Turkish farmer Hava Keleş stares inconsolably at withered vines of rotting tomatoes in a field that has been devastated by a series of droughts blamed on climate change.
“My tomatoes, my beans, my peppers are ruined. My watermelons didn’t even grow. The cucumbers I planted have shriveled up on the branches,” lamented Keleş, 58, standing in an arid Anatolian plot in Akkuzulu, north of Ankara.
Keleş is among thousands of farmers across Turkey whose livelihoods have been ravaged as little rain has fallen to nourish their crops for the past two years.
Some experts accuse President Recep Tayyip Erdoğan — whose popularity has relied on prosperity driven by fast urban development — of failing to do enough to address pressing environmental issues in the country.
But Erdoğan has promised Turkey would ratify the 2015 Paris Agreement in October before a pivotal UN climate summit next month in Glasgow. Turkey signed the deal in 2016.
Environmental issues had never topped the political agenda in Turkey, but everything changed after a summer of extreme weather events, including forest fires on the Mediterranean coast and devastating floods in the north.
Action cannot come soon enough for indebted farmers like Keleş in a country where droughts have spread to more than of the territory.
“My husband says leave the garden. But I can’t. I’ve worked too hard for this. What can I do with it now?” she asks, despite having debts worth thousands of dollars.
This summer, farmers in her neighborhood were unable to dig deep enough to find groundwater, so they had to fetch it in large tanks pulled by tractors.
‘Serious events coming’
Agriculture is a major sector of the Turkish economy, accounting for around six percent of GDP and employing 18 percent of the workforce.
Turkey is self-sufficient in food production and is the world’s seventh largest agricultural producer, exporting everything from hazelnuts to tea, olives to figs.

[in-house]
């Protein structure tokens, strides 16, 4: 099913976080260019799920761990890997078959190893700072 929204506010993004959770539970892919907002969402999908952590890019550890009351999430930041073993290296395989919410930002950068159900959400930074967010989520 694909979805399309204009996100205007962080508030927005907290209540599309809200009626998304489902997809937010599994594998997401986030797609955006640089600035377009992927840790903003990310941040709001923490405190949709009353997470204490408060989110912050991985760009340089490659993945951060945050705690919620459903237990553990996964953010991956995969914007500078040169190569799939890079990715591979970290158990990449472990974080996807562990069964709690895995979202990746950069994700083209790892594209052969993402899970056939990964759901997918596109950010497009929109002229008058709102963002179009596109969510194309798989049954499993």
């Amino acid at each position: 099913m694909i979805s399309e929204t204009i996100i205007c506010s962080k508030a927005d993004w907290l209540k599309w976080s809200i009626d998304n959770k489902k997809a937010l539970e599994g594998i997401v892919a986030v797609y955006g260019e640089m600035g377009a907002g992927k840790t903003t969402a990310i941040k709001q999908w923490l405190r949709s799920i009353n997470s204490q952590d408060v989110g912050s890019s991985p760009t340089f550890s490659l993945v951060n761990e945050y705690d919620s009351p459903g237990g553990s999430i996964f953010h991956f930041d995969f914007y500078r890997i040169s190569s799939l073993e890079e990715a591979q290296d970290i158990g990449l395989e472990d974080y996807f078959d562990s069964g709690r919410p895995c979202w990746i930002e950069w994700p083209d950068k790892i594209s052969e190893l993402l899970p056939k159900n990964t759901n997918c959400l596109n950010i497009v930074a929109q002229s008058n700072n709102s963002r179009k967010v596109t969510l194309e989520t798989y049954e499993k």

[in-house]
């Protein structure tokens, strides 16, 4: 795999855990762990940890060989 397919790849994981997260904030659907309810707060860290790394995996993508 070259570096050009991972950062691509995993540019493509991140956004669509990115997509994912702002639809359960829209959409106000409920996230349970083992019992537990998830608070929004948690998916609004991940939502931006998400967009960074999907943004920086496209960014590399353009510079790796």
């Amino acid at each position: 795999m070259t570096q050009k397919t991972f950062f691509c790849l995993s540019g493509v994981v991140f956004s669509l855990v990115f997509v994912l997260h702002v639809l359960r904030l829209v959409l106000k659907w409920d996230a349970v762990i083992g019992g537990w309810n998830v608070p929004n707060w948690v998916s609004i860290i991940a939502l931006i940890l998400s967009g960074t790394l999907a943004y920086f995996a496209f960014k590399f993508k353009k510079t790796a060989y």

But the country’s import of wheat has already risen exponentially in nearly two decades from $150 million to $2.3 billion in 2019, according to the agriculture ministry.
Such figures add to fears Turkey will move from producer to becoming a country reliant on the outside to meet its food needs.
“Turkey has a lot to adapt to, especially in terms of agriculture because serious drought events are coming. What we have seen is nothing,” warned Levent Kurnaz, director of Boğaziçi University’s center for climate change and policy studies in Istanbul.
Drought is forcing some farmers to quit while others opt to grow different crops that demand less water, leaving the consumer out of pocket as food prices rise alongside a weakening Turkish lira.
Food inflation hit 29 percent in August from last year, and in a bid to ease the pain, Erdoğan cut import customs duties to zero for basics such as wheat, chickpeas and lentils until the end of the year.
Experts say the government has failed in its water management policies, exacerbating the problem.
Farmers are impacted by significantly reduced water levels in dams across Turkey, which put the water needs of every citizen at risk as well, while lakes are drying up.
“We need to build our cities in a way that allows underground water levels to rise,” said Ceyhun Özçelik, associate professor in the water resources department at Muğla Sıtkı Kocman University.
“If we don’t take the necessary measures, if the urban infrastructure is not enough, then I can say we face difficult days in the years ahead,” he added.
In the west of the country on the Aegean coast, green olive groves coat the hills in Milas, famous for its olive oil which gained European Union protected status in December. But the fruit is also at risk.
İsmail Atıcı, Milas agricultural chamber chief, said rain had not fallen at all in 2021.
“If there is still no rain for one, or two more months, the trees will not be able to nourish the fruits,” he added.
Farmers’ costs are spiraling.
Ferdun Çetinceviz, 41, who tends to some 200 cows and corn fields among the mountains, said he is losing up to 40,000 lira per month ($4,500, 3,900 euros).
Surrounded by dry, flat land and green mountains in the distance, Çetinceviz estimated up to 50 percent of his crop yield including corn was lost this year due to drought.
Farmers in Milas used to grow cotton, but it requires vast quantities of water, so they switched to corn.
“If I can’t water my crops which my animals also need, they will be left hungry,” Çetinceviz said.